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This is a follow-up podcast concerning OpenPM, a product by Open Practice Solutions. In a previous podcast, we discussed an issue with essentially remittance information getting smushed together. That means that if you would typically have an adjustment group and code like a CO133 or a CO109 and then a remark code like an N220, what OpenPM does is give you the adjustment group and code and then the remark code. Further, it just smashes some of that together, and you lose some of that information.

Remark codes

In that example I gave (a CO133 and an N220), we would get from OpenPM, in output, in a report, a CON220. So we get the adjustment group, not the adjustment code. Yes, the remark code. Adjustment group – yes, adjustment code – no, remark code – yes but smushed together. We might get a COMA27 like somebody is in a “COMA” 27. Again, that’s missing some information. It’s also a little misleading because it looks like it’s an adjustment group of a CON, but it’s not an adjustment code. It’s a remark code.

Why do we care about that? In the old-school way of billing, it wouldn’t have made any difference. A biller or collector would go into the billing system, go through their work queue, and slog through every individual claim. They would pull up the remittance information. In addition, they would see the adjustment group and code. Also, they would know the remark code. They would see the description in the remittance information within the billing system when they look at that individual claim to work that claim, fix that individual claim, overturn the denial, get it paid, get it written off, or something else. 

So that’s the “slogging away at each claim” process, which most billing companies still do. This doesn’t impact that because this is really taking that information in the ERA and smashing it together when you’re outputting a report to aggregate and show you a list of all of those at once.

What analytics is all about

The purpose of analytics is to allow an organization or individual to be more productive and, ultimately, proactive to prevent problems, especially when it comes to denials. You can identify patterns and large aggregate numbers of claims and work them all simultaneously. If there’s a provider enrollment problem, or there’s an EDI problem, or whatever it might be, you can stop slogging through individual claim after claim, after the claim, after a claim. You can work them in one giant block, or you could fix a problem with eligibility at the front desk or whatever it might be to prevent these types of issues.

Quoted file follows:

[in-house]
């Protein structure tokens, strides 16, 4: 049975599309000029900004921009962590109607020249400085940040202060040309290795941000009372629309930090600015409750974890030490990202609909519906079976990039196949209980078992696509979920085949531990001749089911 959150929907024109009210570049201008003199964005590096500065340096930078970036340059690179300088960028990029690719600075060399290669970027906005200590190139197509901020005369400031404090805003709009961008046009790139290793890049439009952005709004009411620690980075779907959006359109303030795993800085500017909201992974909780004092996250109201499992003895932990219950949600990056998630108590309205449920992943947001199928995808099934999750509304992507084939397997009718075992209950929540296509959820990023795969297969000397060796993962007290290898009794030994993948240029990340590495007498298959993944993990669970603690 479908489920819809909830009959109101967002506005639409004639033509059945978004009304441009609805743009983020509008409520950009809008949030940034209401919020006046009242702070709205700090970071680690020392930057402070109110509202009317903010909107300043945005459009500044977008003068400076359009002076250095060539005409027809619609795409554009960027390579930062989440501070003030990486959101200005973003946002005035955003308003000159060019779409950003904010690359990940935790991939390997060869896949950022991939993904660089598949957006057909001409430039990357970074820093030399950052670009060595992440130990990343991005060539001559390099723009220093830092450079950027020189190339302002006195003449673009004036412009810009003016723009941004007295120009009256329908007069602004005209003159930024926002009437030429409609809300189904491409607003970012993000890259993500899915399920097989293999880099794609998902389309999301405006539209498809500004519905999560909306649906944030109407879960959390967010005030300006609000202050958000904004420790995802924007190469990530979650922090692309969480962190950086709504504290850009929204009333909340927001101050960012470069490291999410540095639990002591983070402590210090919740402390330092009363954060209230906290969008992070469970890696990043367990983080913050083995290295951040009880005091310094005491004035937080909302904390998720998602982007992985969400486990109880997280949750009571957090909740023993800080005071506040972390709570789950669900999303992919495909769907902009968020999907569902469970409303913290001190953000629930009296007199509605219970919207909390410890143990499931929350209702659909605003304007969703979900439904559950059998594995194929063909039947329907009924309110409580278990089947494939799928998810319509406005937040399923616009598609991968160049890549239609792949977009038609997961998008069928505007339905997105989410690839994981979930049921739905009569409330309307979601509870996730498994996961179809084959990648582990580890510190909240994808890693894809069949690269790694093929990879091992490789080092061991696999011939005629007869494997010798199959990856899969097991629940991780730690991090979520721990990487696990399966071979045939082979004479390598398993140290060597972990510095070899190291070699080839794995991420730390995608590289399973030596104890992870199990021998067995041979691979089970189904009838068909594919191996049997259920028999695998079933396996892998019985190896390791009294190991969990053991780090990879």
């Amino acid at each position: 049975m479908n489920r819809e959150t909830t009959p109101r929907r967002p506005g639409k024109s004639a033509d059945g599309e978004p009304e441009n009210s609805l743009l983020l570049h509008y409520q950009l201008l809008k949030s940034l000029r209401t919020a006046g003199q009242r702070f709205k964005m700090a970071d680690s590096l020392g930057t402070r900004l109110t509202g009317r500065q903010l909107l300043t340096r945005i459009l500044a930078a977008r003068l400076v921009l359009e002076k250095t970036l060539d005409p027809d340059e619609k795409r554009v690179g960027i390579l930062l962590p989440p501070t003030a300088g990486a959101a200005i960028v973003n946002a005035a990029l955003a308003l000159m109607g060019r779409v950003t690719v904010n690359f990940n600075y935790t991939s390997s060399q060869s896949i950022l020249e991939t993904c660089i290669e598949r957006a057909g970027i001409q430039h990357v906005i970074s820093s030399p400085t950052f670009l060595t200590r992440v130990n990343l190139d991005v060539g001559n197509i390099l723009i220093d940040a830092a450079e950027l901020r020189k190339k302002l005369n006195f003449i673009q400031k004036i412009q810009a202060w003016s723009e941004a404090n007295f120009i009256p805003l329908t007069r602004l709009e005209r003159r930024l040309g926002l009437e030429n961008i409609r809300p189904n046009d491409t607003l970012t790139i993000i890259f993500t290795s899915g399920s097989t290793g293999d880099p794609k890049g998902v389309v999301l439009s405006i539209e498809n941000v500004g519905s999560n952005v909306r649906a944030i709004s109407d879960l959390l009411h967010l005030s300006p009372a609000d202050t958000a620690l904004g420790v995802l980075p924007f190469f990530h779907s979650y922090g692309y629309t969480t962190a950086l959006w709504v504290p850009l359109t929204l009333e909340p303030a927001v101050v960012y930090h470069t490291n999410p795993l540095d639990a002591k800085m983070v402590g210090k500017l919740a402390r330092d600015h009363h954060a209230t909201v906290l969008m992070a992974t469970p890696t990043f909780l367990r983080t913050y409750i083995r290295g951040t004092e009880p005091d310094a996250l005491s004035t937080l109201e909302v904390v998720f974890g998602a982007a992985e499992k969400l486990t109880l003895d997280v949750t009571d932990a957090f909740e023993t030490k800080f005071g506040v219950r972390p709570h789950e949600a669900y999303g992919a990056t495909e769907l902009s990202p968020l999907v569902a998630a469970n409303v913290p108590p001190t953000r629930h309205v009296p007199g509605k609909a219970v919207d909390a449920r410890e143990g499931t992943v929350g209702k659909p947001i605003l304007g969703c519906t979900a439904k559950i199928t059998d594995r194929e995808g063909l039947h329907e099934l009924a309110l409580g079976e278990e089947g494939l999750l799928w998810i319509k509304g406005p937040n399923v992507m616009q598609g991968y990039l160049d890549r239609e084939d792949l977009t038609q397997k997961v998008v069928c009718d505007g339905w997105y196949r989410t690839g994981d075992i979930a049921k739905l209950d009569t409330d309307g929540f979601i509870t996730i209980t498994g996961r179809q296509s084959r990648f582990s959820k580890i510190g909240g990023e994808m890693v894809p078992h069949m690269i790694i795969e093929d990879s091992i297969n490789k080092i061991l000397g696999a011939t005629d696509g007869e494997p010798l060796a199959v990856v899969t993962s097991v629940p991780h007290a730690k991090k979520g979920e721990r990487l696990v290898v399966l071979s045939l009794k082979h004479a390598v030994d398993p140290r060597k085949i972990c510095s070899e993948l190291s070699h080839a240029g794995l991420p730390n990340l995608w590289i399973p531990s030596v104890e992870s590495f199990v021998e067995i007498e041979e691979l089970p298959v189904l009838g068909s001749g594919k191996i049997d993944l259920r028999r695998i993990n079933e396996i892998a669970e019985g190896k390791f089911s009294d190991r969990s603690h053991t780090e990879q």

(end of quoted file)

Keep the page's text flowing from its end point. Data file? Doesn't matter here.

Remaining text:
Those are valuable things, but this requires analytics. And analytics requires that the data be complete and accurate. Otherwise, it will be misleading or cause some types of problems. That means if we’re missing adjustment codes, which is often the top level that people use to analyze their denials, there is only a remark code. Then you may get erroneous conclusions. You may miss significant issues because they’re underrepresented, or it’s split up into seemingly a bunch of different buckets when, in fact, they’re all the same problem. That will reduce the efficacy if somebody’s trying to do analytics to solve problems, get claims paid, prevent issues, and so on, as we discussed.

Why OpenPM is better

The net of all this is that OpenPM is way better than most systems regarding reporting. We’re overall very positive about them. They’re better at reporting on denials precisely than most other organizations as well. We’ve talked about other issues other times in the past about how some of that information is stored in a notes field and other things that you have to parse out the information. Still, they tend to be way better than most systems. We would put them in the top quartile at the very least or even higher than that. Still, there are significant holes in their reporting for denials. That means it makes doing analytics a lot more complicated.

The net of that is not “Don’t use OpenPM.” We highly recommend OpenPM. They’re great to work with regarding access to information, customized reports, and things like that. But know that those issues are going on as there may be with any billing system provider you’re going to use or analytic system and create a solution workaround some way to deal with that. What we would suggest is, access all your 835s, parse all of them and drop them into a giant analytics data warehousing or analytic solution, denial management solution to overcome that problem.

In conclusion

It’s still helpful to have good reporting and analytics coming out of OpenPM. It’s good to have them work with you, but you’re not going to be able to do incredible denials analytics. Why? Because even with a lot of the customization they tried to do. That’s our conclusion of OpenPM and its analytics capabilities, especially for denials.